Seventy years later, when Israel is relocated to the land and reaffirmed as God’s son—with a fully functioning temple on Mount Zion—it soon becomes clear that the exile didn’t change Israel’s heart. No sooner is Israel back in the land than they begin to desecrate the Sabbath, pollute the cult with blemished sacrifices, and commit idolatry through intermarriage to foreign women (Neh. 13; Mal. 1:6–14). The heart change that Ezekiel foretold in exile—in which God would give them a new heart, and put a new spirit in them, and cause them to walk in his ways (Ezek. 36:26–27)—has not yet occurred. That change requires God himself to come to his temple, to purify the sons of Levi, and to restore right worship in Zion: “Then the offering of Judah and Jerusalem will be pleasing to the Lord as in the days of old and as in former years” (Mal. 3:4).


By the end of the Old Testament, we’re left hoping for a son of God who will worship God perfectly, and who will then lead his bride in pure worship of the one true God. That expectation is finally met in the coming of God’s final Son, Jesus Christ—the Last Adam, the true Israel, and great David’s greater son. The era of perfected worship begins to dawn when Jesus meets a Samaritan woman—a foreigner, interestingly—and informs her that his Father is seeking a people to worship him in spirit and in truth, not on Mount Gerissim nor on Mount Jerusalem below (John 4:21–24), but in Mount Zion above:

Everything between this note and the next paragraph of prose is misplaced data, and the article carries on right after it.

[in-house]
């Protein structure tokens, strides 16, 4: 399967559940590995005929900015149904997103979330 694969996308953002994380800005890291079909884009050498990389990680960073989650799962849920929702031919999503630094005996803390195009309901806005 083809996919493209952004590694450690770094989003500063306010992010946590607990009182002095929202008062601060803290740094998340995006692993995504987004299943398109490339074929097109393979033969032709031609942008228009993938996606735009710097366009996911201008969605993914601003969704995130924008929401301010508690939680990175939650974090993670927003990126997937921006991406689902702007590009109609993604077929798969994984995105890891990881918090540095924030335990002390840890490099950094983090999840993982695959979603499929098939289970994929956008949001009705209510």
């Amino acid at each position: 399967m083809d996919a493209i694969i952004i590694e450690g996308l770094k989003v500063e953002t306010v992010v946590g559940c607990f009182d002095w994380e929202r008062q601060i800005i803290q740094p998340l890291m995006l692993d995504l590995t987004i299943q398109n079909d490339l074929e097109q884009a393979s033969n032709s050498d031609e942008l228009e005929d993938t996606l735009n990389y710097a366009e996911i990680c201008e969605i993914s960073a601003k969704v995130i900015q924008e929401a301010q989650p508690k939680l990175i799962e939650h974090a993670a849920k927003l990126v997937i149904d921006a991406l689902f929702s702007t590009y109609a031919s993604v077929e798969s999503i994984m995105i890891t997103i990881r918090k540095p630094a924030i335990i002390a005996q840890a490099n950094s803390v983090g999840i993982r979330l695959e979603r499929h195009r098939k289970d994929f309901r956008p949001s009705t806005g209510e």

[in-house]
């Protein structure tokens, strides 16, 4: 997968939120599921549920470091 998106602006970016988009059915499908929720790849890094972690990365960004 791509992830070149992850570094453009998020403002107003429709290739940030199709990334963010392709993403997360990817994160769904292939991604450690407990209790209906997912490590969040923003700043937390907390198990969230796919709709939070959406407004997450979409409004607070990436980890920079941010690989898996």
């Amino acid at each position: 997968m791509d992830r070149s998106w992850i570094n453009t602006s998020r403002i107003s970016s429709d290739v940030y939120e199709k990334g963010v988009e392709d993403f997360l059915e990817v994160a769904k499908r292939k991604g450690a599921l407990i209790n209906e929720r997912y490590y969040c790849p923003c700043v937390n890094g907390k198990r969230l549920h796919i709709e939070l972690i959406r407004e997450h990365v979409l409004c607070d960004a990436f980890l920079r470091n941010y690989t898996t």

But you have come to Mount Zion and to the city of the living God, the heavenly Jerusalem, and to innumerable angels in festal gathering, and to the assembly of the firstborn who are enrolled in heaven, and to God, the judge of all, and to the spirits of the righteous made perfect, and to Jesus, the mediator of a new covenant, and to the sprinkled blood that speaks a better word than the blood of Abel. (Heb. 12:22–24)

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Editor’s note: This is an adapted excerpt from Jonathan Gibson’s opening chapter “Worship: On Earth as It Is in Heaven,” in Reformation Worship: Liturgies from the Past for the Present (live link www.reformationworship.com).

Jonathan Gibson

Jonathan Gibson (PhD, Cambridge University) is an assistant professor of Old Testament at Westminster Theological Seminary.